Updated by Board Resolution March 31 2017.
Requirements for Kyu Promotion
The examination system in Aikido is not structured on competition. You will be graded on the following points.
- Your understanding of basic technique appropriate to your level.
- Your spontaneous movement and response appropriate for the attack.
- Your ability to adapt your movement to the force of the attack.
- The concentration and awareness you maintain throughout the examination.
- Continuity of movement is important, not speed.
- Confidence and courage are important, not ego.
- Be prepared to uke for someone else of your same level during the examination period. You will be graded on your ukemi.
A technique should be demonstrated continuously both right and left until there is a signal to stop. Both irimi and tenkan movement should be used whenever applicable. You will be expected to know and respond to the Japanese terms. It is necessary to have completed the required number of days of training (each training day counts once, regardless of number of hours, in computing time requirements) and it is necessary that the waiting period between each examination has expired.
Please note, test technique requirements have not changed since edition 3 (2011) of the ASU Student Handbook.
Rokyu (30 days / 3 months)
- Shomenuchi ikkyo and iriminage
- Munetsuki kotegaeshi
- Katate dori shihonage
- Kokyu tanden ho
Gokyu (60 days / 4 months): All previous techniques plus
- Shomenuchi nikyo
- Kata dori ikkyo and nikyo
- Munetsuki kaitennage
Yonkyu (60 days / 4 months): All previous techniques plus
- Shomenuchi sankyo and yonkyo
- Yokomenuchi ikkyo, kotegaeshi and iriminage
- Ryote dori tenchinage and shihonage
- Katate dori ryote mochi kokyu tanden ho
Sankyu (70 days / 4 months): All previous techniques plus
- Ushiro ryokata dori ikkyo
- Ushiro ryote dori shihonage
- Ushiro kubi shime kotegaeshi
- Ushiro waza kokyunage
Nikyu (80 days / 6 months): All previous techniques plus
- Yokomenuchi nikyo, sankyo and yonkyo
- Koshinage from shomenuchi, katate dori, yokomenuchi, and munetsuki
- Hanmi handachi:
- Katate dori shihonage
- Ryote dori shihonage
- Shomenuchi ikkyo
- Kata dori ikkyo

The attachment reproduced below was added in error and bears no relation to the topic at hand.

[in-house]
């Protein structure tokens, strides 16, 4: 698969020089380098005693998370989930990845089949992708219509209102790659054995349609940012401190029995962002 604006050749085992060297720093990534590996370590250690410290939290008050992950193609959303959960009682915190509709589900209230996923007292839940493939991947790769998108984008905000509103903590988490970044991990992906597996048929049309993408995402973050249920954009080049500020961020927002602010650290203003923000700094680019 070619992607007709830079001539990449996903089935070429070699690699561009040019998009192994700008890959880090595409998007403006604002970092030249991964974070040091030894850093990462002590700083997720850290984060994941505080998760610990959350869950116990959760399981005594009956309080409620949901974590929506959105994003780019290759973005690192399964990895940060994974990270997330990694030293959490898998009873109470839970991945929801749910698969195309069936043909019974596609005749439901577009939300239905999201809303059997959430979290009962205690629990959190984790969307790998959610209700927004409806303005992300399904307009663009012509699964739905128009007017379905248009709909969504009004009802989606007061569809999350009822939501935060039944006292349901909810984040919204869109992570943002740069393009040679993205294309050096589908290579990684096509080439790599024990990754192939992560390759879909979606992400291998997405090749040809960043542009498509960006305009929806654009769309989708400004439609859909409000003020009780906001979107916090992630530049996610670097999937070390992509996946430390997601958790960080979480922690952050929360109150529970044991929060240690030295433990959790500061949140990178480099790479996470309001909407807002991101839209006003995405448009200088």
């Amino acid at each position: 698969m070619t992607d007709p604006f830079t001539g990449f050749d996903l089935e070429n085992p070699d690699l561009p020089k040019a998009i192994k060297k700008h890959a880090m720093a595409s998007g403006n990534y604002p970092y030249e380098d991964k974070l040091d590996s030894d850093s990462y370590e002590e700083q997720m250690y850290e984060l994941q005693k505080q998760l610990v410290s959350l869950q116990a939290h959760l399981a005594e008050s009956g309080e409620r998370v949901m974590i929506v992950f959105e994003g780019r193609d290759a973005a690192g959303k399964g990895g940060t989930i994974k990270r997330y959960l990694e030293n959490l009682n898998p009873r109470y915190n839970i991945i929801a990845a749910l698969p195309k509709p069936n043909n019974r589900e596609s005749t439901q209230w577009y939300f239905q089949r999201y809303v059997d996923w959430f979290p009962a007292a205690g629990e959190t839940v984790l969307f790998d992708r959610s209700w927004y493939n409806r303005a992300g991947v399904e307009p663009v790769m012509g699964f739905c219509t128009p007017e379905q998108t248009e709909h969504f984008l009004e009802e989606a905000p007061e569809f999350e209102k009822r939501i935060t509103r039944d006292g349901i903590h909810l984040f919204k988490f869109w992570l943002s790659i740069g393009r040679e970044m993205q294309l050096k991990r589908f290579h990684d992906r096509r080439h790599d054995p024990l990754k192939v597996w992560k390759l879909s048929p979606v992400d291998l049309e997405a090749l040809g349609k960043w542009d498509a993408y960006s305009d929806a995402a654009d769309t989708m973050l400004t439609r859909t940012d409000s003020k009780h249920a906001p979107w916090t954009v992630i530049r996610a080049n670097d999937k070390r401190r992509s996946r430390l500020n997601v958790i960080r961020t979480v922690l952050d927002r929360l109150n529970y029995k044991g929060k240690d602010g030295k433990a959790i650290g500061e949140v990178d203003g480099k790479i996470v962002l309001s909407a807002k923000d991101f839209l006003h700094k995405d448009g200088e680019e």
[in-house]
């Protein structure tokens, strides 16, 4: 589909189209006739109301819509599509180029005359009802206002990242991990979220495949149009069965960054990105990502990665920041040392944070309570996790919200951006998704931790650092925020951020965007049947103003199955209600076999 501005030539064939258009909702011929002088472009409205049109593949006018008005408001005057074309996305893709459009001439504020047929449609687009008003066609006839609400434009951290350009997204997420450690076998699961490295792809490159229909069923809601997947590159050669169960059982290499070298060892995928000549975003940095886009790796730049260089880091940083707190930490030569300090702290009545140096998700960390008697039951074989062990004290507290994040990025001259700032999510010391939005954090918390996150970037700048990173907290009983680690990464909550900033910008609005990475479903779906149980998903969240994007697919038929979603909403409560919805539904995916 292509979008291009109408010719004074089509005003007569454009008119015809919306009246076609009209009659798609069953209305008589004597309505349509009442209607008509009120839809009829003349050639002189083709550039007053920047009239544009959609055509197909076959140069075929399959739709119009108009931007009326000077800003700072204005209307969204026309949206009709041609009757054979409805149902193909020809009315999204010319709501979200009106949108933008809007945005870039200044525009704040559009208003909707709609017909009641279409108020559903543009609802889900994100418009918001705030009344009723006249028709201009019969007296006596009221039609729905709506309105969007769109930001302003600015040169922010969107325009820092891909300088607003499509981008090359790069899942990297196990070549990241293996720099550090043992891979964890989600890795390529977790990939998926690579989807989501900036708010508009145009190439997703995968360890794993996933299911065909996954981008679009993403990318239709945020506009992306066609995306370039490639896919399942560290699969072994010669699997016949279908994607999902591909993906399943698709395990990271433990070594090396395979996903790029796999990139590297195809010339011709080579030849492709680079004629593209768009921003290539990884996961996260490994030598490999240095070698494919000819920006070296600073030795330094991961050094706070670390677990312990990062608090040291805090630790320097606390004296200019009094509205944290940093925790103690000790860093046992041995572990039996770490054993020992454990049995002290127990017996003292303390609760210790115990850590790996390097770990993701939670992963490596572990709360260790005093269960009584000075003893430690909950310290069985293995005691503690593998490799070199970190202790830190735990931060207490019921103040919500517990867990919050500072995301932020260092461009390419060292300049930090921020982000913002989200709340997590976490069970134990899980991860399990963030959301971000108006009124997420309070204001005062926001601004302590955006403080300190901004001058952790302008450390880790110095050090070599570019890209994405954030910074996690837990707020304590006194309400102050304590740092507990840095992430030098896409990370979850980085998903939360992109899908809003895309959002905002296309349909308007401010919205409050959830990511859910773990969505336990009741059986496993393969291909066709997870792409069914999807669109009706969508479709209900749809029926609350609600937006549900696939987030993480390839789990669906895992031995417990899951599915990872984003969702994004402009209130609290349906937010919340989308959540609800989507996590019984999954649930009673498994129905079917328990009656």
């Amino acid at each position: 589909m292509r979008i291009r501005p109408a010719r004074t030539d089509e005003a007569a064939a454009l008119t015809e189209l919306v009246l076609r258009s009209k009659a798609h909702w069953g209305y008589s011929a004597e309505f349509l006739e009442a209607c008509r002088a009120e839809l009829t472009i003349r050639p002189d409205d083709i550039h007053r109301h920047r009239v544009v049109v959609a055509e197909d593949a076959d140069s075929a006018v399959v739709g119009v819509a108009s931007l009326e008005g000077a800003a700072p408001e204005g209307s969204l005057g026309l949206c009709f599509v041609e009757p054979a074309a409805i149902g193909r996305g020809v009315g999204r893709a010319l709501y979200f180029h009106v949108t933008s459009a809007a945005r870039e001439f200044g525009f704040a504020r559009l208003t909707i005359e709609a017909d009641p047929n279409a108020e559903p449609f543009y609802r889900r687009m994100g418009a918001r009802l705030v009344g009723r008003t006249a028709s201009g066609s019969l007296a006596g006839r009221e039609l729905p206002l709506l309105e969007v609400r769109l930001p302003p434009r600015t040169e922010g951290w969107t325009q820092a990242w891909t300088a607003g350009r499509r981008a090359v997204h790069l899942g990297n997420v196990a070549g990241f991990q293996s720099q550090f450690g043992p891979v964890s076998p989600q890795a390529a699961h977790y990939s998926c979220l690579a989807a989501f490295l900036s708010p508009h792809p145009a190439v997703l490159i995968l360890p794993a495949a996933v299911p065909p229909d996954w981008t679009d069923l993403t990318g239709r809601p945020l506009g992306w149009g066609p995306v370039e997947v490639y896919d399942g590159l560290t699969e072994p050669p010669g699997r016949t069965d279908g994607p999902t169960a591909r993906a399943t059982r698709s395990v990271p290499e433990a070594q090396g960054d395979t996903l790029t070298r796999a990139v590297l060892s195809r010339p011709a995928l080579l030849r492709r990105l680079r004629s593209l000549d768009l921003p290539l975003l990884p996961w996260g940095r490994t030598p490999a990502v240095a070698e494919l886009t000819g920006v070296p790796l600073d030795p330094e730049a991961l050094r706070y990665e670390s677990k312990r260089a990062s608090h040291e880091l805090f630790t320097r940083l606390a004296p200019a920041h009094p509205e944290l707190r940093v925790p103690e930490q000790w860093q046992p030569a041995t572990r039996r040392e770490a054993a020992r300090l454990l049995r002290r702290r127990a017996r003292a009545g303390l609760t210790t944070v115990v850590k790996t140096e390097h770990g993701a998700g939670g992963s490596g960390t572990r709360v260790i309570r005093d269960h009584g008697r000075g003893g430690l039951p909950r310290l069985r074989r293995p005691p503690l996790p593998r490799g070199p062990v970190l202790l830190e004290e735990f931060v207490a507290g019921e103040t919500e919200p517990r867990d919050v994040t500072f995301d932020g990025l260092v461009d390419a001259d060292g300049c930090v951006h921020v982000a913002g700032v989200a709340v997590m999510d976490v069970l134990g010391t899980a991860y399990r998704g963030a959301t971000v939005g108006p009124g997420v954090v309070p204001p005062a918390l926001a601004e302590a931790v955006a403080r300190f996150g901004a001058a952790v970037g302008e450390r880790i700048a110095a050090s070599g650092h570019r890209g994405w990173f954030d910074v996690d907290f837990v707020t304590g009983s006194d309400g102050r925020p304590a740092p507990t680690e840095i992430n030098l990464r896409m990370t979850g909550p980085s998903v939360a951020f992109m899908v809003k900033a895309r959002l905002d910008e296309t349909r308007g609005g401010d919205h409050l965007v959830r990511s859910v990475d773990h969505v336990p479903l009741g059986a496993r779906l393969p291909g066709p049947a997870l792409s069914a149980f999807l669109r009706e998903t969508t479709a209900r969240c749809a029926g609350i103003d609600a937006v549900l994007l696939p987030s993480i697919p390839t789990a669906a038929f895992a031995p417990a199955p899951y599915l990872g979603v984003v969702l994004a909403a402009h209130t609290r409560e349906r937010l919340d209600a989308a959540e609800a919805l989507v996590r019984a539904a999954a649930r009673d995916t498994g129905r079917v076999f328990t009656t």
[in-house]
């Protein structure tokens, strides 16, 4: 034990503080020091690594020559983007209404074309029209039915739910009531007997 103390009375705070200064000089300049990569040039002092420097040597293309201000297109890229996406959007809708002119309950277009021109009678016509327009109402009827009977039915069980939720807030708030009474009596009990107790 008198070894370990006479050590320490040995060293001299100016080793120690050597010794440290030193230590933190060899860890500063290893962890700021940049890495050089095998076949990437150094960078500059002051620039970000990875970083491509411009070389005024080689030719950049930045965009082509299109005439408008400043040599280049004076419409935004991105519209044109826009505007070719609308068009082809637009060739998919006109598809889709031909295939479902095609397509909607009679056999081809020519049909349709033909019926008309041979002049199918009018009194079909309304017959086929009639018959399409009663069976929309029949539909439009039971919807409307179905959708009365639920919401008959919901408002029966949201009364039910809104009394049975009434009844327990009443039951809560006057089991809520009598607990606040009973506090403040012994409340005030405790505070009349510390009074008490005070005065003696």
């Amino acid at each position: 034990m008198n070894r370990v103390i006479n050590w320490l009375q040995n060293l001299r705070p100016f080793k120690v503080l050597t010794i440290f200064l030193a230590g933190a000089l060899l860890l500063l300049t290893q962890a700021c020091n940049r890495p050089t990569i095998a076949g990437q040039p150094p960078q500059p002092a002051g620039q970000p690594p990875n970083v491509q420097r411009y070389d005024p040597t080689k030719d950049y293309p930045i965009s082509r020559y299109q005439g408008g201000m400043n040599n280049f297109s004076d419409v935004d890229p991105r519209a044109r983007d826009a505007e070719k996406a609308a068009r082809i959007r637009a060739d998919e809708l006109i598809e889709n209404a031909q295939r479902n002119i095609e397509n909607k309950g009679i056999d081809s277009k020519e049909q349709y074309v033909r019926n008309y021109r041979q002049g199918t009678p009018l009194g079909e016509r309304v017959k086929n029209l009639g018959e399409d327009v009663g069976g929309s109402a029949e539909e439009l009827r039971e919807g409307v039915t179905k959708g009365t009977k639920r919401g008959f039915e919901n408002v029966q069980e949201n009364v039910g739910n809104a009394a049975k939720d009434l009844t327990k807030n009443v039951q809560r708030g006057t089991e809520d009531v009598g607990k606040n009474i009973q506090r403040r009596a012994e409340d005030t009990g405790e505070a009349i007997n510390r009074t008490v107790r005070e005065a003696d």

- Yokomenuchi ikkyo
Ikkyu (90 days / 6 months): All previous techniques plus
- Jiyu waza:
- Hanmi handachi
- Tanto dori:
Requirements for Yudansha Promotion
Aikido has a basic structure, kihon waza, which allows you to study the fundamental principles of the art. The structure of this training process is the same as a scientific formula. As a formula is an exacting international language that allows scientists to communicate and explore the depths of scientific principle, kihon waza is an international language allowing Aikidoka from all over the world to communicate and explore the basic truths of Aikido. If this basic structure is lost, Aikido is lost.
During the examination, you are expected to demonstrate an understanding of the principles of the art through this very exacting structure of kihon waza, clearly and precisely, not your personal ideas or your personal expression. Yudansha examination is not performance art.
The following points are critical:
- The execution of formal kihon waza, an understanding of its proper application and of the fundamental principles it demonstrates – most importantly kokyu; musubi; irimi tenkan
- Hanmi at all times; before, during, at the conclusion of and following the technique
- Control of your own center; control of your partner’s center; control of the technique
- Application of power appropriate to the attack
- The proper pinning technique to demonstrate the conflict is finished
- Martial Awareness
Taking ukemi for yudansha examination is a very serious responsibility. Each technique is developed to study a specific direction and application of force. As uke you must understand this and have the ability to give an honest, strong and focused attack that is appropriate for the technique required. A weak attack is unacceptable. A deceptive attack is unacceptable. Since you know the technique your partner is being asked to demonstrate it is easy to stop its execution.